Contact lenses may be identified by the type of refractive error they are designed to correct.
- Spherical contact lenses for nearsightedness and farsightedness
- Toric contact lenses for astigmatism;
- Bifocal lenses for presbyopia, the loss of ability to focus on reading or close-up activities.
As an alternative to special bifocal contact lenses, many practitioners use a system called monovision where one eye is fitted with a distance lens and the other with a reading lens. Approximately two-thirds of patients adapt to this type of contact lens wear.
By Type of Tint
Contact lenses may be described as clear or tinted. Tints are used to make lenses more visible during handling, or for therapeutic or cosmetic reasons. Tints can enhance eye color, or change it altogether.
Three categories of tinted contact lenses are available.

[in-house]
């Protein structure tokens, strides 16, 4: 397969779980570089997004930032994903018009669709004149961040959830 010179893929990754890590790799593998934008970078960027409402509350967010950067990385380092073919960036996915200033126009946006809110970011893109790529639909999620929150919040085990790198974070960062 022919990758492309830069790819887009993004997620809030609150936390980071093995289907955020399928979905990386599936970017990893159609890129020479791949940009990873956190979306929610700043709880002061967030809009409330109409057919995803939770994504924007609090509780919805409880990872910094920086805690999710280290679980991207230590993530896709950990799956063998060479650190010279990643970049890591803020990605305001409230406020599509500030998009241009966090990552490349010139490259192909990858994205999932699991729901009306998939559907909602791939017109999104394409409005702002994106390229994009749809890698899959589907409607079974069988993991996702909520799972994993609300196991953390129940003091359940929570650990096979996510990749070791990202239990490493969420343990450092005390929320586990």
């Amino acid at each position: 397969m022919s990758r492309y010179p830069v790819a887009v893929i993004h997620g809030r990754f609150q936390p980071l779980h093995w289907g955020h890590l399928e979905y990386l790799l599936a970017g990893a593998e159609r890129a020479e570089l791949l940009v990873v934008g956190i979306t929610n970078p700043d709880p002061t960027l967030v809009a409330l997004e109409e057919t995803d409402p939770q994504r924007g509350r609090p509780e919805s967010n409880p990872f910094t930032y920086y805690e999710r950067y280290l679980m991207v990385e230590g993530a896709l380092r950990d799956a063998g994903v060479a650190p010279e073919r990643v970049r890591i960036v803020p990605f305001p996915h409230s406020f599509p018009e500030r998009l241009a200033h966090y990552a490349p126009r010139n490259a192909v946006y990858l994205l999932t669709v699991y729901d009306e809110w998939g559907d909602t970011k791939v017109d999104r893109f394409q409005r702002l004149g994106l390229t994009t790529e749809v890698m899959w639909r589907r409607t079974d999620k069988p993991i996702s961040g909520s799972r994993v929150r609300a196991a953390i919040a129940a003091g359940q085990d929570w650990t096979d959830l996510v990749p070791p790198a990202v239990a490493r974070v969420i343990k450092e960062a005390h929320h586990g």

- Cosmetic enhancement tints are translucent and are designed to enhance your natural eye color. They are best for light-colored eyes (blues, greens, light hazel or grays). When wearing these tints, the color of your eye is a blend of the lens tint and your natural eye color and iris pattern.
- Opaque or "cosmetic" tints change the color of your eyes whether they are dark or light. The pattern on the lens, which is colored, overlies the colored part of your eye, resulting in a color with a natural look.
- Visibility tints are very pale, colored just enough to make the contact lens visible while you are handling it. They usually have no effect on eye color.